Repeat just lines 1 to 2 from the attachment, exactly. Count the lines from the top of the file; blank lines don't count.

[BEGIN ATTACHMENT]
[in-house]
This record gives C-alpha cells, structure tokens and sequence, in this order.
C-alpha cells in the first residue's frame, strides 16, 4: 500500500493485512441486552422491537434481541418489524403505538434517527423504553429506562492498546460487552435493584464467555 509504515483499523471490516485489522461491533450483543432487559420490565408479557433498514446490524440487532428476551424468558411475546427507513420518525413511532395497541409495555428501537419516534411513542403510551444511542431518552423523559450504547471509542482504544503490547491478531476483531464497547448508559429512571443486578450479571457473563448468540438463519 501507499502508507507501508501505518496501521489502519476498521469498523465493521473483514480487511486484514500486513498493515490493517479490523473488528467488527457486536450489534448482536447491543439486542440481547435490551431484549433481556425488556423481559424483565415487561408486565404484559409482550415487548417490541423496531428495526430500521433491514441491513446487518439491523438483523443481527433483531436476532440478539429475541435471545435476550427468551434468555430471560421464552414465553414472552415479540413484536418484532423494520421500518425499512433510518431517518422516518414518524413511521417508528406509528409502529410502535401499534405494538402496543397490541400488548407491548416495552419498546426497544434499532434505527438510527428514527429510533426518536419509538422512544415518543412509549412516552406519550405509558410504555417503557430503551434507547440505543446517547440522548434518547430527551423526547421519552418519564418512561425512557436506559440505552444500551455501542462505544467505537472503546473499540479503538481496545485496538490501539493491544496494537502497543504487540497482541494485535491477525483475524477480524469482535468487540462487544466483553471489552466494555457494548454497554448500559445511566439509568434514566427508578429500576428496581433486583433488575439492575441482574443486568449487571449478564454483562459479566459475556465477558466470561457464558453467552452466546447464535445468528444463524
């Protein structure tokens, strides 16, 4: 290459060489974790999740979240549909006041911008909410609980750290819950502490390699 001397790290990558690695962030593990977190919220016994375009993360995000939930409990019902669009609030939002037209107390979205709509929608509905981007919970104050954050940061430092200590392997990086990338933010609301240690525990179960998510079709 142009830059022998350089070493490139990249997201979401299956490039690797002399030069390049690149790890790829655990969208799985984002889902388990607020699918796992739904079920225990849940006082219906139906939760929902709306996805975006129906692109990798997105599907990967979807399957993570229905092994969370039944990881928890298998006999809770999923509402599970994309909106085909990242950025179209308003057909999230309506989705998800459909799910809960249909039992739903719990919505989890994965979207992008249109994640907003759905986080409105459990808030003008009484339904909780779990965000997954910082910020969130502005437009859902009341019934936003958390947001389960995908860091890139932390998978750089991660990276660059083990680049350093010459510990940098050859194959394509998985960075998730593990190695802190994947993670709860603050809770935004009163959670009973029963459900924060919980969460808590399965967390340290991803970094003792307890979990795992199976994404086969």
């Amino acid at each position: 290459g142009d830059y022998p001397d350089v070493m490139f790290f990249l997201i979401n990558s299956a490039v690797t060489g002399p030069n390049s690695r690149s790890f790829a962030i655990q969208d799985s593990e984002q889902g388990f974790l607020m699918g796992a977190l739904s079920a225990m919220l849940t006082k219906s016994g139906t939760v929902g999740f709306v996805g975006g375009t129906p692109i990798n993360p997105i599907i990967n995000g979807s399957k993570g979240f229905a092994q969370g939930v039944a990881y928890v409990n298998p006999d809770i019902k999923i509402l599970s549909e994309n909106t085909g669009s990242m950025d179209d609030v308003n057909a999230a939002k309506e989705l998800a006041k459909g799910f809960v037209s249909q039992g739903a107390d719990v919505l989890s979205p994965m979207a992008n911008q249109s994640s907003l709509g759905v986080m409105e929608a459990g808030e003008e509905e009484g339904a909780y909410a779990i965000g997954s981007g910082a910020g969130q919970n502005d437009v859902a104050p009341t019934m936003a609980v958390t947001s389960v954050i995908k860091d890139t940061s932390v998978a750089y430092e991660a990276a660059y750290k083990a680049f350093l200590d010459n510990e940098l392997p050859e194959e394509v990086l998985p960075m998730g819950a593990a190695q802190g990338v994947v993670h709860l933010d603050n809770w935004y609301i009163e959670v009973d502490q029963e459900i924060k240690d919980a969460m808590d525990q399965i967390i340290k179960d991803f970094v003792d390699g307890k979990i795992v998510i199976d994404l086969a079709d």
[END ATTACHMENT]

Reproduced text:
[in-house]
This record gives C-alpha cells, structure tokens and sequence, in this order.